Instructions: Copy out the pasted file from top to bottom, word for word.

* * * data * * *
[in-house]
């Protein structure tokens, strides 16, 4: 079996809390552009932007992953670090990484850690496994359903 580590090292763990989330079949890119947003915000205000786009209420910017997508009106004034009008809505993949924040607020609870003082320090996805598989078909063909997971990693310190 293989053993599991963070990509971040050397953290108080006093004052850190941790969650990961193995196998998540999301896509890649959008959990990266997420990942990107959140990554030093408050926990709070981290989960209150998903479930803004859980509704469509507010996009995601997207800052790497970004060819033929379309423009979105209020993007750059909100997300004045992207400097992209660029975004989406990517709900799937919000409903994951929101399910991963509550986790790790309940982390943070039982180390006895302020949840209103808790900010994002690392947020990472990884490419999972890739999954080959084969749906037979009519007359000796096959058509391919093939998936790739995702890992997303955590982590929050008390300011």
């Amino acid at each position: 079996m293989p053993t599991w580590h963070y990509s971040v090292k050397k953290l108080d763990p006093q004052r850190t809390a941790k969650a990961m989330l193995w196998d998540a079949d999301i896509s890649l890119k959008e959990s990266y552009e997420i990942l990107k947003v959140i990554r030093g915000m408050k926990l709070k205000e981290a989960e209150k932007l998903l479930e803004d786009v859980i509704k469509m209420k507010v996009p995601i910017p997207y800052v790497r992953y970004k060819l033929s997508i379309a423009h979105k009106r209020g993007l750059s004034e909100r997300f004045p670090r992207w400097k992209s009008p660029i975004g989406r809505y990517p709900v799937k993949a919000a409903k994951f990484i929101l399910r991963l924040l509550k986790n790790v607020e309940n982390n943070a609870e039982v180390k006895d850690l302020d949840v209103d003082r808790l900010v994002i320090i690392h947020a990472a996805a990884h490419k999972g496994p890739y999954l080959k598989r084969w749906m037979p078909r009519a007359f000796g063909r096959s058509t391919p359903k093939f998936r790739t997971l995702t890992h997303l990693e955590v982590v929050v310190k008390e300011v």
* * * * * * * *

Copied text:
[in-house]
């Protein structure tokens, strides 16, 4: 079996809390552009932007992953670090990484850690496994359903 580590090292763990989330079949890119947003915000205000786009209420910017997508009106004034009008809505993949924040607020609870003082320090996805598989078909063909997971990693310190 293989053993599991963070990509971040050397953290108080006093004052850190941790969650990961193995196998998540999301896509890649959008959990990266997420990942990107959140990554030093408050926990709070981290989960209150998903479930803004859980509704469509507010996009995601997207800052790497970004060819033929379309423009979105209020993007750059909100997300004045992207400097992209660029975004989406990517709900799937919000409903994951929101399910991963509550986790790790309940982390943070039982180390006895302020949840209103808790900010994002690392947020990472990884490419999972890739999954080959084969749906037979009519007359000796096959058509391919093939998936790739995702890992997303955590982590929050008390300011």
């Amino acid at each position: 079996m293989p053993t599991w580590h963070y990509s971040v090292k050397k953290l108080d763990p006093q004052r850190t809390a941790k969650a990961m989330l193995w196998d998540a079949d999301i896509s890649l890119k959008e959990s990266y552009e997420i990942l990107k947003v959140i990554r030093g915000m408050k926990l709070k205000e981290a989960e209150k932007l998903l479930e803004d786009v859980i509704k469509m209420k507010v996009p995601i910017p997207y800052v790497r992953y970004k060819l033929s997508i379309a423009h979105k009106r209020g993007l750059s004034e909100r997300f004045p670090r992207w400097k992209s009008p660029i975004g989406r809505y990517p709900v799937k993949a919000a409903k994951f990484i929101l399910r991963l924040l509550k986790n790790v607020e309940n982390n943070a609870e039982v180390k006895d850690l302020d949840v209103d003082r808790l900010v994002i320090i690392h947020a990472a996805a990884h490419k999972g496994p890739y999954l080959k598989r084969w749906m037979p078909r009519a007359f000796g063909r096959s058509t391919p359903k093939f998936r790739t997971l995702t890992h997303l990693e955590v982590v929050v310190k008390e300011v």